Sunday, May 26, 2013

Coffeeshop Writers Group - Hi again Barb Abramek !!! - Let's start our own Blog/ My poems: Mercy and the Bear - Trash Symphony on Cowbell Road - The Girl in the Striped Sweater

Our Coffeeshop Writers' Group at the Willow Grove Giant Supermarket should establish our own blog. They're free on the Google Blogspot.

Let's do it!

Thanks, Barb, for taking the photo. She used to be part of our group when we met at Weinrich's Bakery Coffeeshop, which they closed on weekends. Barb is a teaching nurse at AMH. Our poet Martha Hunter's daughter Emily just graduated from nursing school and Barb, of course, knew her.

Thanks, Beatriz, for taking this with your iPad. Beatriz wrote one of her informative nature stories, this time about "National Pollinator Week," June 17 - June 23.

Who knew? Certainly not the pollinators, which include, from B's article: 4,000 species of native bees and the lesser known flies, wasps, moths, butterflies and a sprinkling of beetles.

The honey bee is not a native of America! They were introduced from Europe in the 1600s.

Her piece was so interesting, I suggested Beatriz email Alan Kerr, editorial page editor of the Intelligencer, and ask if she could do a Guest Column about it. Just emailed her the contact info.

When I write a Guest Column, as a mental health advocate, I'm allowed 700 words max. But you can get lots of great info into those 700 words.

Arlene Walsh is an amazing writer whose characters are very strange individuals. Suddenly, I realized who they reminded me of: the people in Flannery O'Connor's work.

Shockingly, no one had heard of O'Connor. I discovered her when I lived in San Francisco and read all of her work, which included two novels and 32 short stories.

Flannery (1925-64) died of lupus, as did her father. She was 39 years old. She was a devout Catholic. The home and farm where she and her family lived in Georgia is now a shrine, of sorts.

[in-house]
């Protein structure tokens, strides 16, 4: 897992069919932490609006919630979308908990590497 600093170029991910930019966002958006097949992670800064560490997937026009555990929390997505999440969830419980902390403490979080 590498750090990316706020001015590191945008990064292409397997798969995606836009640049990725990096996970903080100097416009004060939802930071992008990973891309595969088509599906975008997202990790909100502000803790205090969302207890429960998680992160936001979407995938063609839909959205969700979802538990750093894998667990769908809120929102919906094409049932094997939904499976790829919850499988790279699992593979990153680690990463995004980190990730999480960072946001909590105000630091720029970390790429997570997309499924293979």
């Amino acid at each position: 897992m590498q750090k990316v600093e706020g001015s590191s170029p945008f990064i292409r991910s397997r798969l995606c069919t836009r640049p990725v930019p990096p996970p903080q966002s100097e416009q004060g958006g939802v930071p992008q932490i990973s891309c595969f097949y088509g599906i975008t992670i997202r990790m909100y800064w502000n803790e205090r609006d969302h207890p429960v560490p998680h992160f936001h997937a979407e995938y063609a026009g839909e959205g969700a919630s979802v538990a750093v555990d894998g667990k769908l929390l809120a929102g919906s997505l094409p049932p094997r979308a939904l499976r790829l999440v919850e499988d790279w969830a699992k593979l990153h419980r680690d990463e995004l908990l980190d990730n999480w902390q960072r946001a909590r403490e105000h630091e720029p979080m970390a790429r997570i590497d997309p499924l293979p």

I sent Arlene a transcript of A Good Man is Hard to Find. It takes all of 20 minutes to read and will shock the heck out of you.

We all enjoyed the start of Arlene's "Appearances." I learned her son Peter is an RN in the ER at AMH.

Martha, on the left with the flag on her chest, wrote a great poem "The Waiting Room," which begins
The news comes
like a pail of cold water
thrown in my face
by a dispassionate passerby
- a drive-by soaking -
A simple test,
taken and forgotten
showing the need for attention.

The imagination revs
and takes me at racehorse speed
to all the darkest places.
This is how it began for my mother.

... The smiling doctor blinks out...
Death held off for another day.
One of the great things about our group is that people make friends with one another. Carly and Donna have formed a friendship.

Carly wrote a wonderful mouth-watering poem called "Mother's Day Brunch" that begins
Breakfast potatoes, onions & peppers
Sunny side eggs displayed
Sausage gravy decadent with cream
Achieving a grandstand parade
"It gives you such a warm feeling," said Arlene. "You have a really caring family" ...
Finding a toy for grandson
Is all we can think of now
Donna, whose beloved 15-yo daughter Mariel died of meningitis many years ago, met Carly for lunch on May 24, which would have been Mariel's 26th b'day (I think).

At the restaurant, both of them felt Mariel's presence.

Afterward, Donna wrote a poem to her dear friend Carly!

The prolific Linda Barrett totally rewrote a poem from 2007 about The Sandman Comforting You and will give it to her grand-nephew after he's born.

She specializes in writing about people and places in her life.

Which reminds me that Martha gave us all gifts. Here's mine

Counted cross-stitch, next to a bag of pistachios I'm bringing to yet another foodfest tomro. Later today Scott n I are going to Rich and Ada's for a swim in their 83-degree pool. Yes, I have wrin two poems about swimming.

Here are three poems I wrote for today's group.


See her swinging down the street
short shorts
over legs that have wrapped themselves
around horses and
bicycles and
men who caught her

Can you see by her
dancing steps
she’s a woman who
cheated death
and wears the crescent-
moon-shaped scar